when you eliminate the impossible, what is left, no matter how improbable, is likely the answer

This is a fun one.
A customer has quite a collection of all-flash Unison units. A while ago, they asked us to turn on LLDP support for the units. It has some value for a number of scenarios. Later, they asked us to turn it off. So we removed the daemon. Unison ceased generating/consuming LLDP packets.
Or so we thought.
Fast forward to last week.
We are being told that LLDP PDUs are being generated by the kit. I am having trouble believing this. As we removed the LLDP daemon from the OS load, and there is nothing in the OS or driver stack consuming/producing those.
We worked back and force, and I got a packet trace, clearly showing something that should not be possible. Something highly improbable.
So then I looked deeper. Really, no LLDP daemon on there at all.
If there was, I should see LLDP packets being passed into the ring buffer, and visible in packet captures.
So I started capturing packets.
Lo and behold … nothing. Nada. Zippo. Zilch.
No LLDP packets passed up the stack.
Customer reset counters, we tried again. They saw the packets. I didn’t.
So, here are some impossible things I can eliminate.

  1. The OS is generating/consuming LLDP packets. It is not. This is provable.
  2. The switch is lying about LLDP packets. It is not. This is provable.
  3. There is no 3.
  4. The hardware is failing. It is not. This is provable.
  5. Russian hackers? No … not possible.

What I am left with, however unlikely, must be a possibility.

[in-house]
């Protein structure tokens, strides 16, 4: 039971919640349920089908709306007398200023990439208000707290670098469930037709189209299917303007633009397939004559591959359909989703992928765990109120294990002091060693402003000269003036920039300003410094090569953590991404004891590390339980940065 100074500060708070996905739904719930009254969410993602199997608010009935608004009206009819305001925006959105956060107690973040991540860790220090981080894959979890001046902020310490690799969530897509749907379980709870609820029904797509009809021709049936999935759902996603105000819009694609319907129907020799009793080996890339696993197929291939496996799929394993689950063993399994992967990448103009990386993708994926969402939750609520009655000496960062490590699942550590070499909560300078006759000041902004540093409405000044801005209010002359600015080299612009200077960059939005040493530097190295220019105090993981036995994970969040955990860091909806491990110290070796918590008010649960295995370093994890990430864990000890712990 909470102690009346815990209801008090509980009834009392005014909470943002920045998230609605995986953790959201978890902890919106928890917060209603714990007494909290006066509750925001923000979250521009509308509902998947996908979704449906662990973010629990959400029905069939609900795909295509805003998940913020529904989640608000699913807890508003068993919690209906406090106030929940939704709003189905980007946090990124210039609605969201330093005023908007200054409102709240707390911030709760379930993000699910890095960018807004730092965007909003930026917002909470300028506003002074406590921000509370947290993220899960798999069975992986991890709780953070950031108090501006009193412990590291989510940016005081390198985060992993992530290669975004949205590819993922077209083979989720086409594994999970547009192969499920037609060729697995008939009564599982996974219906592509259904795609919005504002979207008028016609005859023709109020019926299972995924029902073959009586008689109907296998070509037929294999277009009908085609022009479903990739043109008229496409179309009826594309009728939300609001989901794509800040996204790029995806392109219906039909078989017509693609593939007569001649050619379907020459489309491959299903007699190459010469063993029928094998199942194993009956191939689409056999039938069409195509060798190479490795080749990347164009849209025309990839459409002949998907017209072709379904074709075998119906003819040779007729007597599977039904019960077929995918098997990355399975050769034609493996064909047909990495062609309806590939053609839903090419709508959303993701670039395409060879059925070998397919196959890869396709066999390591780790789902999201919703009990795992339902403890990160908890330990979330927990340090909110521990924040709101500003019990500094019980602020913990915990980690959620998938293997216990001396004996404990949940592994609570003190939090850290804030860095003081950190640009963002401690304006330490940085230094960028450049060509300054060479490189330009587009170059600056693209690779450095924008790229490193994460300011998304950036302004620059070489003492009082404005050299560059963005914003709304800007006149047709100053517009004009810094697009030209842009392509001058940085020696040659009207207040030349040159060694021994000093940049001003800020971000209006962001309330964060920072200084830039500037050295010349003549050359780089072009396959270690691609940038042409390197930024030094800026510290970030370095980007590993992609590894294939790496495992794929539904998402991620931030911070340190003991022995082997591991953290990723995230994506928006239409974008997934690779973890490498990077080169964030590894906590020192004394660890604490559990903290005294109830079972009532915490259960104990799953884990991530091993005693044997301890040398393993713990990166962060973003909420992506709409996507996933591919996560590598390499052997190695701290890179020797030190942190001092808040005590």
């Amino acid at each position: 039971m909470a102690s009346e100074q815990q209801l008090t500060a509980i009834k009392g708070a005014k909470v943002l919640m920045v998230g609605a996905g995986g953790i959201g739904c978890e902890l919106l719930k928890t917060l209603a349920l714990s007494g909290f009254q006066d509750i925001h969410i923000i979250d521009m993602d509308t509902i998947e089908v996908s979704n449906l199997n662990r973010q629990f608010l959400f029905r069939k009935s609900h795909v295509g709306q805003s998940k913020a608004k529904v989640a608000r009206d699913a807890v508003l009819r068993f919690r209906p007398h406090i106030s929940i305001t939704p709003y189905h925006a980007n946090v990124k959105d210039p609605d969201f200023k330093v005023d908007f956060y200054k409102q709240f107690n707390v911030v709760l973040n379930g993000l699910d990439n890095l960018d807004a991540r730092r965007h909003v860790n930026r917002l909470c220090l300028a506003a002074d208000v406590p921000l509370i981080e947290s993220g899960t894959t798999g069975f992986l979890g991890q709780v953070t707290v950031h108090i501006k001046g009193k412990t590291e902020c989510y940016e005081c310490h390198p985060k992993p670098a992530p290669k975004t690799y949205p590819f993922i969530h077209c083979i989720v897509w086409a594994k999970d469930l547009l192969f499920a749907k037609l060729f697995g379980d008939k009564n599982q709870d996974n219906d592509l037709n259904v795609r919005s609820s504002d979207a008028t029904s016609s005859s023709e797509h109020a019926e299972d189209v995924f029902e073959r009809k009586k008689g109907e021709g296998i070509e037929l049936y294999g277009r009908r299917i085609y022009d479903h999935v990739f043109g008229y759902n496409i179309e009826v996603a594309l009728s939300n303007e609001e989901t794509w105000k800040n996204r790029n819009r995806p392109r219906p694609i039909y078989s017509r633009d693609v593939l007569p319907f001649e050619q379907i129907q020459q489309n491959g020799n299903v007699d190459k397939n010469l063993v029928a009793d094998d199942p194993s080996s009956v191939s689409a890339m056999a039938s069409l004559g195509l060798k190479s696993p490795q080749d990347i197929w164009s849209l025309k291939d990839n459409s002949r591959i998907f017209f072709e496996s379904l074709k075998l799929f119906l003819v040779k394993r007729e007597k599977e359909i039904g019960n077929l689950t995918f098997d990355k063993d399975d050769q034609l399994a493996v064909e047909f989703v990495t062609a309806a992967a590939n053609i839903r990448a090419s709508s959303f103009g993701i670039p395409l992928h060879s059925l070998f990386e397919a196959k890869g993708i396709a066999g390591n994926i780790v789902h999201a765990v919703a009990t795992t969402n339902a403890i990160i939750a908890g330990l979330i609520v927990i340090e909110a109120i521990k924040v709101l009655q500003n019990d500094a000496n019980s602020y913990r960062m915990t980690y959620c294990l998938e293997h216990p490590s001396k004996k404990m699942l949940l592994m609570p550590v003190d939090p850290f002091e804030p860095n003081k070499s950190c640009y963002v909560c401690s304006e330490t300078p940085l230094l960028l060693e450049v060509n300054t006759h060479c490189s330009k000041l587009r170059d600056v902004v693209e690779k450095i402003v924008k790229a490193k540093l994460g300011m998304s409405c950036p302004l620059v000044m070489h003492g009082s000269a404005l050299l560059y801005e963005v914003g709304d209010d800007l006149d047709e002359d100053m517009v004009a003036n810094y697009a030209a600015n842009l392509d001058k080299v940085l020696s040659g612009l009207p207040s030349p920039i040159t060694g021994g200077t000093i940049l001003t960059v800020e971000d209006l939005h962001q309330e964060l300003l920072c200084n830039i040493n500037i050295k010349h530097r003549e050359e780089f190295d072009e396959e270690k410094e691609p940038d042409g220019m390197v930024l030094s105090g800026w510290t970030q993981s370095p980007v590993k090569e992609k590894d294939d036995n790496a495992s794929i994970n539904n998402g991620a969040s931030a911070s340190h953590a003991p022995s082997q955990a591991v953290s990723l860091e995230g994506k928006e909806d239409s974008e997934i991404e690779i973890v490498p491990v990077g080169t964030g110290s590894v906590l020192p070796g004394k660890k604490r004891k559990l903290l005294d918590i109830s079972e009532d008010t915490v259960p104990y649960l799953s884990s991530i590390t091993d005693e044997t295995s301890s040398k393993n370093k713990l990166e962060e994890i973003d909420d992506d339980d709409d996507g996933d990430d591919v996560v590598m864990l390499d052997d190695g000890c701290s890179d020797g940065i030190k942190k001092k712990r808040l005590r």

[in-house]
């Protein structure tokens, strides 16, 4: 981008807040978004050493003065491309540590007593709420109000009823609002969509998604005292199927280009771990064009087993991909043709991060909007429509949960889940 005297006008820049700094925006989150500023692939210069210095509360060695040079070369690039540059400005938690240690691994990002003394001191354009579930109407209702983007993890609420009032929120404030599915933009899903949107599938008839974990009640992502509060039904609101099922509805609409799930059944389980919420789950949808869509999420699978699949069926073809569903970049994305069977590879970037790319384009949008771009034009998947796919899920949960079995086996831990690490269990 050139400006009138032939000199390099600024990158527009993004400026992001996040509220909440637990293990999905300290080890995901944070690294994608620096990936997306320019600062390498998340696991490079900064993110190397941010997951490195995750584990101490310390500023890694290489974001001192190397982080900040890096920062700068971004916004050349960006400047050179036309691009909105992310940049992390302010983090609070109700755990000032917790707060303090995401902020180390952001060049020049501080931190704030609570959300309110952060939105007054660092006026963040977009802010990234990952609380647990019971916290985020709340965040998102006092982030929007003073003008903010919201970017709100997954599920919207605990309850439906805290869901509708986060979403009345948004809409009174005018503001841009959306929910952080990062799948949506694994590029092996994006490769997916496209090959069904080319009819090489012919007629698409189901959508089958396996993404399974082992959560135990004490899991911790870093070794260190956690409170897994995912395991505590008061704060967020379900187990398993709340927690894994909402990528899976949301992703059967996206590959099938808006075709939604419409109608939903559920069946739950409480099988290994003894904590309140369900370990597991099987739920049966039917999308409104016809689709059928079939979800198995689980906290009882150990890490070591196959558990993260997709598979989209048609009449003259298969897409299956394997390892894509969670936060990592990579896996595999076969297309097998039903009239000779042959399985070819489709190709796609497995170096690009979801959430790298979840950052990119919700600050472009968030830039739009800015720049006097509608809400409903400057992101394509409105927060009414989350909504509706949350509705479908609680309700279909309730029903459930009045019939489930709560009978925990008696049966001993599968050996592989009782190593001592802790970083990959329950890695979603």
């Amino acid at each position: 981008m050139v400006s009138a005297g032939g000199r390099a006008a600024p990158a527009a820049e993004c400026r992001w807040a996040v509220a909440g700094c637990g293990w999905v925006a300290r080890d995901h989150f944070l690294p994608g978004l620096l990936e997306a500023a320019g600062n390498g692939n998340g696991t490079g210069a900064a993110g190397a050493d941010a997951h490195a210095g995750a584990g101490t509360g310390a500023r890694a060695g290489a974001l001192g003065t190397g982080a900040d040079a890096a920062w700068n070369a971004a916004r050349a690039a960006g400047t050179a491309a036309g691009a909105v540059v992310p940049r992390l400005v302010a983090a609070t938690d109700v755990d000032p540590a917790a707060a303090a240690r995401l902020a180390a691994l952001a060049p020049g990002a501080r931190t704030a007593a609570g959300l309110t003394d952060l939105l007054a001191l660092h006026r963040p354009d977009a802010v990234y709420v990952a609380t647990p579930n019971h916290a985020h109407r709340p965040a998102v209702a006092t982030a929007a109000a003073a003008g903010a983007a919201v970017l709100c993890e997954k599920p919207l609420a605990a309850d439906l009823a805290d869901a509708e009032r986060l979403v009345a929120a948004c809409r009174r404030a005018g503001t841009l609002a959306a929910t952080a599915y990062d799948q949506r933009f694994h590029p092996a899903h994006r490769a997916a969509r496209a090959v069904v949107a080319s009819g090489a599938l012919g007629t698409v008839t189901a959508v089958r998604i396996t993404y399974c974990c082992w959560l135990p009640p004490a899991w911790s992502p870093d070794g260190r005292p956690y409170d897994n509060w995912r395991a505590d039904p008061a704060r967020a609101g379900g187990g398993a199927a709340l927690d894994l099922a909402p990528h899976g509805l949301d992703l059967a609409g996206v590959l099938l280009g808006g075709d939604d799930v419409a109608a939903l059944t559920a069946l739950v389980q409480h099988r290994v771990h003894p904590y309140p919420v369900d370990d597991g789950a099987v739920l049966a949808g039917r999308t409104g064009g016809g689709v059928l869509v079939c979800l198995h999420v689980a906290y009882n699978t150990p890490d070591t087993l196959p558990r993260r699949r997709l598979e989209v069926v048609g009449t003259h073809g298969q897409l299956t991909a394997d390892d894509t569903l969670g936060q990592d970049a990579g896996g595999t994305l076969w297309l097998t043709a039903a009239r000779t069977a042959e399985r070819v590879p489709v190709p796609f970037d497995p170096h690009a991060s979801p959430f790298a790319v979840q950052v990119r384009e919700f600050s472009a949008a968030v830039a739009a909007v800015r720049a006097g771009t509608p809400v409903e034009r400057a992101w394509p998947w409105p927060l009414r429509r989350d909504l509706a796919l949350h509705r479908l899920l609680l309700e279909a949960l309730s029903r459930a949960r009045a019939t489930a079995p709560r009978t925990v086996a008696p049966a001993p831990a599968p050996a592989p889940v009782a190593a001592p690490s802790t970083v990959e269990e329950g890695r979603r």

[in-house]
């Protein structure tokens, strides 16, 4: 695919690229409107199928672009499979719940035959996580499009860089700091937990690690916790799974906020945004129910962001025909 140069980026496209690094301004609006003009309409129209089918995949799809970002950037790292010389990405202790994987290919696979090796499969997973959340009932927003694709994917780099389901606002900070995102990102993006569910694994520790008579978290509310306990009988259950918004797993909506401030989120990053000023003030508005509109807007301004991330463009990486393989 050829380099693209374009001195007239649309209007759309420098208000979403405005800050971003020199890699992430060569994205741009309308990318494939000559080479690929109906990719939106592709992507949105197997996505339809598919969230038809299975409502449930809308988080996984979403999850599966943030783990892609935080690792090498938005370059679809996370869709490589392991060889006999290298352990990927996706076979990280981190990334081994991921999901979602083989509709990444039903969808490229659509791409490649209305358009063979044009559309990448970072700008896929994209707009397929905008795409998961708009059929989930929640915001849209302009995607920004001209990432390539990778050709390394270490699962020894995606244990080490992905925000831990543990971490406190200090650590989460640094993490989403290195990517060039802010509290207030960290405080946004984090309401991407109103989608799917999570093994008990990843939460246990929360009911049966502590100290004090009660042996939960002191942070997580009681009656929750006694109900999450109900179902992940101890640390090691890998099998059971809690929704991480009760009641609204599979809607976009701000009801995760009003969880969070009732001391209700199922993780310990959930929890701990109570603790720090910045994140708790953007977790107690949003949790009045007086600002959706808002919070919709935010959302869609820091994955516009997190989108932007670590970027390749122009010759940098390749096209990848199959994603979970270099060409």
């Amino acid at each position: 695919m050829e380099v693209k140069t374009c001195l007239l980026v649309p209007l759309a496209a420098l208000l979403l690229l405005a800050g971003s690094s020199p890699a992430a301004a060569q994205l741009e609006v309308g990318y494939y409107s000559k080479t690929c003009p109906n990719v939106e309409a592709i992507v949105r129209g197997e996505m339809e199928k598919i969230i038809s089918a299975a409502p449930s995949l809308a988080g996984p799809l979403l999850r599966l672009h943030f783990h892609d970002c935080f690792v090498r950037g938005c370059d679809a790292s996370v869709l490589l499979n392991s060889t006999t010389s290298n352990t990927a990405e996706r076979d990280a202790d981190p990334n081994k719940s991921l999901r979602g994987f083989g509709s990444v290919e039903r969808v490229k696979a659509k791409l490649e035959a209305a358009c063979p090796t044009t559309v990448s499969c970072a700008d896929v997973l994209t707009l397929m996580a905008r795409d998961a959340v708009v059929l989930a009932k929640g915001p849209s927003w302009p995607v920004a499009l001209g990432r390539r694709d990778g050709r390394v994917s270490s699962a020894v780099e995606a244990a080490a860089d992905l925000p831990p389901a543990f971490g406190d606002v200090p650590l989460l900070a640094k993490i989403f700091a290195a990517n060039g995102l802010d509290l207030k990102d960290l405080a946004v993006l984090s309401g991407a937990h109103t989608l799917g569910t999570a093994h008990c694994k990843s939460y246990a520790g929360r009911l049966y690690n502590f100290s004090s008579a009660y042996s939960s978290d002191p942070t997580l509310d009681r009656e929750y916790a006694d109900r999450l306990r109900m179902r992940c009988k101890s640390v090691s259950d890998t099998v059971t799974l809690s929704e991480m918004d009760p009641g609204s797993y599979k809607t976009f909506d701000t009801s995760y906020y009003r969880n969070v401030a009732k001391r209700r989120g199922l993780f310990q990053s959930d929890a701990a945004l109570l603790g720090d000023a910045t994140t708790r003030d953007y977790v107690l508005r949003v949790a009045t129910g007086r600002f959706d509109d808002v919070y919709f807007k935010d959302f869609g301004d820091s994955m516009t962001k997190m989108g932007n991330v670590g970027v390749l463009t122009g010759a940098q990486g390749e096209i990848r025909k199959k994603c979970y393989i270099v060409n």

That the NIC, without passing this information back up the stack, is generating and consuming LLDP PDU broadcast packets, or the switch is misbehaving.
As much as I don’t like the first, it is possible. THe second is also possible, but I only have control over the first, so let me work on that.
Normally, spurious packets don’t bug me. Transient “ghost daemon in the machine” phenomenon need to be looked at, and traced down, but rarely do they have an impact. In this case, the daemon may be in hardware, outside of the control plane (via the driver), and not on the same data plane.
This phenomenon is causing the switch to shut down ports after not receiving more LLDP packets. So it is spurious. Transient.
And there is a failure cascade after this. The switch shutting down ports takes a metadata server for a parallel file system offline. After which, the wrong type of hilarity ensues.
Yes, we can likely have them configure the switch so as to ignore LLDP packets. But that is aside from the point, in that the system shouldn’t be generating/consuming them by default on its own, without a kernel or user space control over it. And they should be propagated up the stack.
One possible solution is to replace the NIC. We may pursue this, but it wouldn’t be a bad thing to also try to isolate and solve this problem. We have to weigh the impact of either course and decide what to do. Until then, temporary workaround it to shut off the LLDP port toggling here.